The notion is simple yet revolutionary: Make an investment in community and you will realize a return on your investment. One of the most obvious returns comes in the form of improved health outcomes for patients and in the overall health of the community. Healthier communities will mean less of a financial burden due to a decrease in the prevalence of chronic disease and improvements in disease management. Secondarily, investment in community should lead consumers to have a deeper relationship with the healthcare organization, leading to brand preference and advocacy. Both of which should have a positive financial impact on the organization. Finally, involvement in a hospital-sponsored online community that addresses a specific chronic condition or health topic will provide the provider with an opportunity to introduce the consumer to its physicians, programs and health resources.
The ROC concept is revolutionary because it flies directly in the face of traditional service line marketing model. Instead of spewing ads at consumers about a given service line or procedure, you create communities related to those services and the associated conditions, and use those as platforms for deepening your relationship with the niche audience while sharing your expertise and resources. By creating communities of shared interest, the hospital can provide value to the consumer in a way that traditional advertising never has. In this manner, community building, along with the care and feeding of existing online communities, are activities that can pay large dividends for healthcare organizations.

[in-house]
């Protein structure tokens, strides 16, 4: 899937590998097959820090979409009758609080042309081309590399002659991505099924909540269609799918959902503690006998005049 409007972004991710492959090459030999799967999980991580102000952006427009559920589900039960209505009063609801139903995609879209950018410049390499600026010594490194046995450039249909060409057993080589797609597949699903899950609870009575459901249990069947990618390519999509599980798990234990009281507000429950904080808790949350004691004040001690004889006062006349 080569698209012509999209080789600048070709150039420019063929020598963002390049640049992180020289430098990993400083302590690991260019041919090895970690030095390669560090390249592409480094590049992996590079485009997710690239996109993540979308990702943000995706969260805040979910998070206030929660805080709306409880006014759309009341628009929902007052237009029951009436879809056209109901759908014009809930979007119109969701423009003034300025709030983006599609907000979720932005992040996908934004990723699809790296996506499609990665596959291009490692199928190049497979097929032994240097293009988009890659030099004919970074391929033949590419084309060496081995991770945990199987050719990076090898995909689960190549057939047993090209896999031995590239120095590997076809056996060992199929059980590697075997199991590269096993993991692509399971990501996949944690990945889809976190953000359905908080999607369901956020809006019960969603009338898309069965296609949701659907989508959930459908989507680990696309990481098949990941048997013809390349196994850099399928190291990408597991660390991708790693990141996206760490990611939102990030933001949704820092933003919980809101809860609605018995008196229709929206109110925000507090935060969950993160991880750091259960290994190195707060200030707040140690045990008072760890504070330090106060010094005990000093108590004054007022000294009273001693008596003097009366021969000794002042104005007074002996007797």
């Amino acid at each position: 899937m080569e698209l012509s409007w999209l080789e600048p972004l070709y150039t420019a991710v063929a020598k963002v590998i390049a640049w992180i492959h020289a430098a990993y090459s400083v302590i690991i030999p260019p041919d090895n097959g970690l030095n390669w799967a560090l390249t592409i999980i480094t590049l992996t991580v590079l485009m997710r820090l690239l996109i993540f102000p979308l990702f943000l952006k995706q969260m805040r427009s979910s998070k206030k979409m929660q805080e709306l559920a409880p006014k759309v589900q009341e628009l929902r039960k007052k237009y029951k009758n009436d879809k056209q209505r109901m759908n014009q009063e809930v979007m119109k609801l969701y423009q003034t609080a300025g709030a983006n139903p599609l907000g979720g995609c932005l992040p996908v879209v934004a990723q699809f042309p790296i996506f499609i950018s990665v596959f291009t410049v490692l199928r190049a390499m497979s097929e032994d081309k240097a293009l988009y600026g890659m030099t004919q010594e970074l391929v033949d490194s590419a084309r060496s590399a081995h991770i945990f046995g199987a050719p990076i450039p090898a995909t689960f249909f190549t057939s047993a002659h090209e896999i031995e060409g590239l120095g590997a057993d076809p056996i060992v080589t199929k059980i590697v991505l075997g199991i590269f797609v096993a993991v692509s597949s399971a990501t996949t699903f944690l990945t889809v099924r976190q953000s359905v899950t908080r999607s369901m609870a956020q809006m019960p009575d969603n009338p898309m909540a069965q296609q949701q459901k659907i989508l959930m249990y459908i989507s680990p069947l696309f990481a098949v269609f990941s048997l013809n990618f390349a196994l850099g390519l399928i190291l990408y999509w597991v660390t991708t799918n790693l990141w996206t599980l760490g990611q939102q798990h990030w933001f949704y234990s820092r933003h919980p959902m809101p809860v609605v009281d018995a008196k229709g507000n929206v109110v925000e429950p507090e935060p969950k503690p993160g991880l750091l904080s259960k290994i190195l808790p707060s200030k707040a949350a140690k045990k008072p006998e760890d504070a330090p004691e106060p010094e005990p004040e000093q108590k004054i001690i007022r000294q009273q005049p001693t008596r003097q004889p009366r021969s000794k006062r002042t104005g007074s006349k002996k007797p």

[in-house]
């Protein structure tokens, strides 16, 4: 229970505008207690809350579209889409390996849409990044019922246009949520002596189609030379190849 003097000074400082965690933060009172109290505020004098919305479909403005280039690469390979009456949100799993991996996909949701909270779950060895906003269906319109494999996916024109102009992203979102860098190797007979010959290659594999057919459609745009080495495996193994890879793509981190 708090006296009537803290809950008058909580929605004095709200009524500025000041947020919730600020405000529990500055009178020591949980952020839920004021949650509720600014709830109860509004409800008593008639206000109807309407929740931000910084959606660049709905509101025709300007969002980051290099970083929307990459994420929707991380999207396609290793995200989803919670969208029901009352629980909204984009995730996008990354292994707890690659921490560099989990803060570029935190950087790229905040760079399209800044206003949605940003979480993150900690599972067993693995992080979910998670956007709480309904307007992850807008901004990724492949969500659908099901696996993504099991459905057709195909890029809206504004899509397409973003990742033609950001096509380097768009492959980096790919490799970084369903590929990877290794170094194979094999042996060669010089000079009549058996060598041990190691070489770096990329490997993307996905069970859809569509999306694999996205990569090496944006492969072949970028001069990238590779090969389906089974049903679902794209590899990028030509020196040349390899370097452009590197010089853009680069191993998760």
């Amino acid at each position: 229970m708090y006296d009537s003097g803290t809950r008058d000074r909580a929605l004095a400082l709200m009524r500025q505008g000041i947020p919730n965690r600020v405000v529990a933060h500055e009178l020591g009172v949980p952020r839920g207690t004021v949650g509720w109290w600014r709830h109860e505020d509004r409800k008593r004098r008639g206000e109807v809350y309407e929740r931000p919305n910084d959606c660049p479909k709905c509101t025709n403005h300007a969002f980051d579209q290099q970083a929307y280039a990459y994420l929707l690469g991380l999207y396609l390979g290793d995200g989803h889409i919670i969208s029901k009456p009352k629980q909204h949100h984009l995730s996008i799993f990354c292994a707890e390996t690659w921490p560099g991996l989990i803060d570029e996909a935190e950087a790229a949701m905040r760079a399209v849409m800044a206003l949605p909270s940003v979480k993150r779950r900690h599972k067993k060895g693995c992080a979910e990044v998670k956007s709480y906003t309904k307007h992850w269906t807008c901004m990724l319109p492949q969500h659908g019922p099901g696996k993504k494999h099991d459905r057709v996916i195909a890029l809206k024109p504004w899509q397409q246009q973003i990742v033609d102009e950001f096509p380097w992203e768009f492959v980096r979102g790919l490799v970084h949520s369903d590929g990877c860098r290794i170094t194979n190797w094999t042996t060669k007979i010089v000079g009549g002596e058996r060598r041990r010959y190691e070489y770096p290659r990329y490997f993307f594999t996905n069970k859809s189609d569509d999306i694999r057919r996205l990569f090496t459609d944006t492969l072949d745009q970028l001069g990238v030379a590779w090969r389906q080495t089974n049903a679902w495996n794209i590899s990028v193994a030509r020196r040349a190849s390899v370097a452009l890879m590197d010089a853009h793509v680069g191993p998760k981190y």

Why is this important? It is vital that healthcare administrators and marketers come to see community building activities as essential ingredients in their overall marketing program. If the focus of healthcare in America is going to shift from dealing with acute episodes of care to proactively managing the health of specific populations (emphasizing ongoing care coordination, wellness and prevention), then we need to develop a new model of healthcare marketing that helps our organizations accomplish those goals.